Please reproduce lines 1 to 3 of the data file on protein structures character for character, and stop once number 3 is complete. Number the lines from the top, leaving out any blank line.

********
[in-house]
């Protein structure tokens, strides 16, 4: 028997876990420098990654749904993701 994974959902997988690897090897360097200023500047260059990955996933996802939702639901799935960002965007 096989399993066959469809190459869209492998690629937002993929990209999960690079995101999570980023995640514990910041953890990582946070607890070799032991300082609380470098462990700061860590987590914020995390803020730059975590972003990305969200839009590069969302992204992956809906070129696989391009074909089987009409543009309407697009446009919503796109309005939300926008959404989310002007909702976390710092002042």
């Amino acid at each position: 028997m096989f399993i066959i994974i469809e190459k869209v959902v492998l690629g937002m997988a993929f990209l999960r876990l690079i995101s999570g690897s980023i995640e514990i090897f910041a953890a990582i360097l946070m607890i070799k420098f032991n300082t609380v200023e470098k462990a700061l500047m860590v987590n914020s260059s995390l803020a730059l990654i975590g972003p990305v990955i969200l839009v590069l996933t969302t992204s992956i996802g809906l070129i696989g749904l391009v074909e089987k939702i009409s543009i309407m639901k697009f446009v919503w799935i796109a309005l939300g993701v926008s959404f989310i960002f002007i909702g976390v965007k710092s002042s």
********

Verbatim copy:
[in-house]
């Protein structure tokens, strides 16, 4: 028997876990420098990654749904993701 994974959902997988690897090897360097200023500047260059990955996933996802939702639901799935960002965007 096989399993066959469809190459869209492998690629937002993929990209999960690079995101999570980023995640514990910041953890990582946070607890070799032991300082609380470098462990700061860590987590914020995390803020730059975590972003990305969200839009590069969302992204992956809906070129696989391009074909089987009409543009309407697009446009919503796109309005939300926008959404989310002007909702976390710092002042």
């Amino acid at each position: 028997m096989f399993i066959i994974i469809e190459k869209v959902v492998l690629g937002m997988a993929f990209l999960r876990l690079i995101s999570g690897s980023i995640e514990i090897f910041a953890a990582i360097l946070m607890i070799k420098f032991n300082t609380v200023e470098k462990a700061l500047m860590v987590n914020s260059s995390l803020a730059l990654i975590g972003p990305v990955i969200l839009v590069l996933t969302t992204s992956i996802g809906l070129i696989g749904l391009v074909e089987k939702i009409s543009i309407m639901k697009f446009v919503w799935i796109a309005l939300g993701v926008s959404f989310i960002f002007i909702g976390v965007k710092s002042s």